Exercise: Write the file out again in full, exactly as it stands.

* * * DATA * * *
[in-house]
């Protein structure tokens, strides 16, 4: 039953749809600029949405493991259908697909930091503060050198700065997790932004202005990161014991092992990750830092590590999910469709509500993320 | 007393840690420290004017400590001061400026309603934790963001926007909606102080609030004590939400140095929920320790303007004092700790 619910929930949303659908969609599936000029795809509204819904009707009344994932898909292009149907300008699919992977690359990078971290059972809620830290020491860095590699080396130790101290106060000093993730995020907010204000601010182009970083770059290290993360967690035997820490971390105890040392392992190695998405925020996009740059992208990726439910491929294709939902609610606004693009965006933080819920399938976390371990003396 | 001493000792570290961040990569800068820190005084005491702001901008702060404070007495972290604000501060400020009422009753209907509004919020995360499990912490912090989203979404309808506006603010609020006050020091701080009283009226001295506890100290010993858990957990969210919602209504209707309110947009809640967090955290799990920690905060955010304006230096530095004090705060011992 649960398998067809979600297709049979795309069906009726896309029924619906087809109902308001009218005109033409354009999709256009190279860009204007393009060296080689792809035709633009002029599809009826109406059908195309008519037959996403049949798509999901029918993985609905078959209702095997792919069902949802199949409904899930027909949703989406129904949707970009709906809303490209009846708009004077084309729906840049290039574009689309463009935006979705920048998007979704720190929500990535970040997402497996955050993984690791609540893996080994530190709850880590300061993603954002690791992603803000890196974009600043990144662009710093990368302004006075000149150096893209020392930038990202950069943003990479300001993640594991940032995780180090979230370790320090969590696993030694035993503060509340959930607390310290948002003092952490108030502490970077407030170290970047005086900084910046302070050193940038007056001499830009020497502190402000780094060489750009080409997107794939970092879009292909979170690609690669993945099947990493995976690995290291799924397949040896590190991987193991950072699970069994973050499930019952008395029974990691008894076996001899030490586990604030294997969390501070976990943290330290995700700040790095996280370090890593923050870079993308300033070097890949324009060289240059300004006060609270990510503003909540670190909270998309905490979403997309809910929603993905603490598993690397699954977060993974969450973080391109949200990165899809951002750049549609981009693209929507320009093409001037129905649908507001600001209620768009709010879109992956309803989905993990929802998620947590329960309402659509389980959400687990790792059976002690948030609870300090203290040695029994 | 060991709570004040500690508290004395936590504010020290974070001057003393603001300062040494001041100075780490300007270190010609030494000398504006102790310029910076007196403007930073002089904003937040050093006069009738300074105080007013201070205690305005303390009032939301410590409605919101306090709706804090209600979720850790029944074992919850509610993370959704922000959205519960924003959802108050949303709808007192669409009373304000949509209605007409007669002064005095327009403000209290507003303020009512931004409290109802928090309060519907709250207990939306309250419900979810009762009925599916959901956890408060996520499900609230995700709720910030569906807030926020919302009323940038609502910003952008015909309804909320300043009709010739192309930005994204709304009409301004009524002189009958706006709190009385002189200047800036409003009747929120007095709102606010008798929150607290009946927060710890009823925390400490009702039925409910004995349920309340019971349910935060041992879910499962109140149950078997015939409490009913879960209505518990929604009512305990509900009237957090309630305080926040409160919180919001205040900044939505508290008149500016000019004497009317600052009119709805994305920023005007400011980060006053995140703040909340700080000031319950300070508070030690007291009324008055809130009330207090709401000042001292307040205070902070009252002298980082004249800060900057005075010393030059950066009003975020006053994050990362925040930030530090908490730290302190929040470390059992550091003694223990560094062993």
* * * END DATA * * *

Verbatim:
[in-house]
């Protein structure tokens, strides 16, 4: 039953749809600029949405493991259908697909930091503060050198700065997790932004202005990161014991092992990750830092590590999910469709509500993320 | 007393840690420290004017400590001061400026309603934790963001926007909606102080609030004590939400140095929920320790303007004092700790 619910929930949303659908969609599936000029795809509204819904009707009344994932898909292009149907300008699919992977690359990078971290059972809620830290020491860095590699080396130790101290106060000093993730995020907010204000601010182009970083770059290290993360967690035997820490971390105890040392392992190695998405925020996009740059992208990726439910491929294709939902609610606004693009965006933080819920399938976390371990003396 | 001493000792570290961040990569800068820190005084005491702001901008702060404070007495972290604000501060400020009422009753209907509004919020995360499990912490912090989203979404309808506006603010609020006050020091701080009283009226001295506890100290010993858990957990969210919602209504209707309110947009809640967090955290799990920690905060955010304006230096530095004090705060011992 649960398998067809979600297709049979795309069906009726896309029924619906087809109902308001009218005109033409354009999709256009190279860009204007393009060296080689792809035709633009002029599809009826109406059908195309008519037959996403049949798509999901029918993985609905078959209702095997792919069902949802199949409904899930027909949703989406129904949707970009709906809303490209009846708009004077084309729906840049290039574009689309463009935006979705920048998007979704720190929500990535970040997402497996955050993984690791609540893996080994530190709850880590300061993603954002690791992603803000890196974009600043990144662009710093990368302004006075000149150096893209020392930038990202950069943003990479300001993640594991940032995780180090979230370790320090969590696993030694035993503060509340959930607390310290948002003092952490108030502490970077407030170290970047005086900084910046302070050193940038007056001499830009020497502190402000780094060489750009080409997107794939970092879009292909979170690609690669993945099947990493995976690995290291799924397949040896590190991987193991950072699970069994973050499930019952008395029974990691008894076996001899030490586990604030294997969390501070976990943290330290995700700040790095996280370090890593923050870079993308300033070097890949324009060289240059300004006060609270990510503003909540670190909270998309905490979403997309809910929603993905603490598993690397699954977060993974969450973080391109949200990165899809951002750049549609981009693209929507320009093409001037129905649908507001600001209620768009709010879109992956309803989905993990929802998620947590329960309402659509389980959400687990790792059976002690948030609870300090203290040695029994 | 060991709570004040500690508290004395936590504010020290974070001057003393603001300062040494001041100075780490300007270190010609030494000398504006102790310029910076007196403007930073002089904003937040050093006069009738300074105080007013201070205690305005303390009032939301410590409605919101306090709706804090209600979720850790029944074992919850509610993370959704922000959205519960924003959802108050949303709808007192669409009373304000949509209605007409007669002064005095327009403000209290507003303020009512931004409290109802928090309060519907709250207990939306309250419900979810009762009925599916959901956890408060996520499900609230995700709720910030569906807030926020919302009323940038609502910003952008015909309804909320300043009709010739192309930005994204709304009409301004009524002189009958706006709190009385002189200047800036409003009747929120007095709102606010008798929150607290009946927060710890009823925390400490009702039925409910004995349920309340019971349910935060041992879910499962109140149950078997015939409490009913879960209505518990929604009512305990509900009237957090309630305080926040409160919180919001205040900044939505508290008149500016000019004497009317600052009119709805994305920023005007400011980060006053995140703040909340700080000031319950300070508070030690007291009324008055809130009330207090709401000042001292307040205070902070009252002298980082004249800060900057005075010393030059950066009003975020006053994050990362925040930030530090908490730290302190929040470390059992550091003694223990560094062993």